Baskerville muzzles are a tool used to protect against bites but not at the expense of your pet’s welfare or happiness. They have a flexible fit for dogs with wider noses and also allows the dog to eat, and therefore accept treats, whilst wearing it.

Their ergonomically designed safety strapping ensures the muzzle will always remain secure in place and features two additional points of secure attachment. The loop at the bottom attaches to the collar and there is an optional removable over-head safety strap. A secure metal buckle with pre-holed webbing ensures it is fully adjustable and quick and easy to fit.

They are made from strong but malleable thermoplastic rubber and it can be moulded to best fit a dog’s muzzle by warming in hot water then cooling in cold to create a broad muzzle for a Boxer or a narrow muzzle for a Borzoi.

The idea of counterconditioning is to progressively replace a negative response (to the muzzle) with a positive response (to treats), so your pet gets accustomed to wearing it and the veterinary visits are safer for all involved. Such techniques encourage the dog to put the muzzle on by moving toward and into the muzzle, rather than the muzzle being forcefully placed on his face. With some dogs, this a very gradual process, in short sessions. It may take weeks until the dog is actually wearing the muzzle, and the dog is the one who determines the rate of progress.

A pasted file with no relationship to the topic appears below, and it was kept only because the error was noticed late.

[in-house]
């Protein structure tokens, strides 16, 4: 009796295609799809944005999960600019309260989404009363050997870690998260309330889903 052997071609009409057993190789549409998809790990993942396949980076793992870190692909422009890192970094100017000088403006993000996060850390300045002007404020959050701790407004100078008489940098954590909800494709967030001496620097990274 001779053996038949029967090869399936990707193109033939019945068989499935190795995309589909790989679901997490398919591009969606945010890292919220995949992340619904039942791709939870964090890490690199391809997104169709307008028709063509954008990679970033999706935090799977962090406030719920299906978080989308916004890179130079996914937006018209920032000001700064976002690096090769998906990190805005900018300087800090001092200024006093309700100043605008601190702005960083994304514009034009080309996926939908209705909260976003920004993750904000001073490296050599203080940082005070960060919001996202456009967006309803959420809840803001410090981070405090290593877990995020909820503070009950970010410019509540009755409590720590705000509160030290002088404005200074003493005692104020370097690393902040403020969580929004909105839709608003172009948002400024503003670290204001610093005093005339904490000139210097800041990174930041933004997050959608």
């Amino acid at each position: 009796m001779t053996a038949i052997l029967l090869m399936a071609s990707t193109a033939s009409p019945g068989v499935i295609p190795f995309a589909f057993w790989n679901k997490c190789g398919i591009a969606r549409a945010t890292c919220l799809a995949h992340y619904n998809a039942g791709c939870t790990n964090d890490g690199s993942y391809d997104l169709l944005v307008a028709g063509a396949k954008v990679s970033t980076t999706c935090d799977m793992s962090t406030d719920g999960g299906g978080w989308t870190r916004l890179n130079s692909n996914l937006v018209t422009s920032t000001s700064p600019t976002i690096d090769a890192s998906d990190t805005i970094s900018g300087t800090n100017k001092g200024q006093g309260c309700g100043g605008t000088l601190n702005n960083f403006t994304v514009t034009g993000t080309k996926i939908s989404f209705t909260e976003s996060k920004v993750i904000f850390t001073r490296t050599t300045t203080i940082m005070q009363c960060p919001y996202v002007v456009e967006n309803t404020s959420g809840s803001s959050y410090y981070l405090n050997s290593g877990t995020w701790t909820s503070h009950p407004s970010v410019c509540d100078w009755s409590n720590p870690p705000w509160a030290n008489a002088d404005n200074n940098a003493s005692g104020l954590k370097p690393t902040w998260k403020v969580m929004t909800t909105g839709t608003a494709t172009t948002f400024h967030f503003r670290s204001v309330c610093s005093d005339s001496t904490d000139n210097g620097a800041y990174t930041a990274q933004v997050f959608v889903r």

When first introducing the Baskerville muzzle, place food in your hand and allow the dog to eat trough the muzzle, to encourage him to voluntarily put his nose into the muzzle. You should use a high value food rewards. “Smeary” food  such as peanut butter, baby food, cream cheese, etc., can be applied to the inside of the muzzle before it is put on or squeezed just inside the front of the muzzle for the dog to lick. Pieces of cheese, hot dog, deli meat, etc. can be offered to be taken trough the muzzle. Continue to do this daily for at least one week or until he is happy.


Once he is accepting treats  through the muzzle with ease, you can secure the back strap, which should be sufficiently tight to prevent the dog from removing it. While he is wearing it, continue offering high value treats. Do this daily for at least another week.


It is useful to pre-locate the holes in the webbing strap to ensure it is easier to fit when on the dog. Then place the pre-tied strap over the muzzle so it will be easier to move it over the head when the nose is in it.

When fitted, there should be about 1/2 cm (approximately two stacked up quarters) between the end of the dog’s nose and the end of the muzzle.

If you don’t need to use the top strap, it can be removed. We recommend to remove it to make the placement easier.

For more visual information you can watch this video on muzzle training.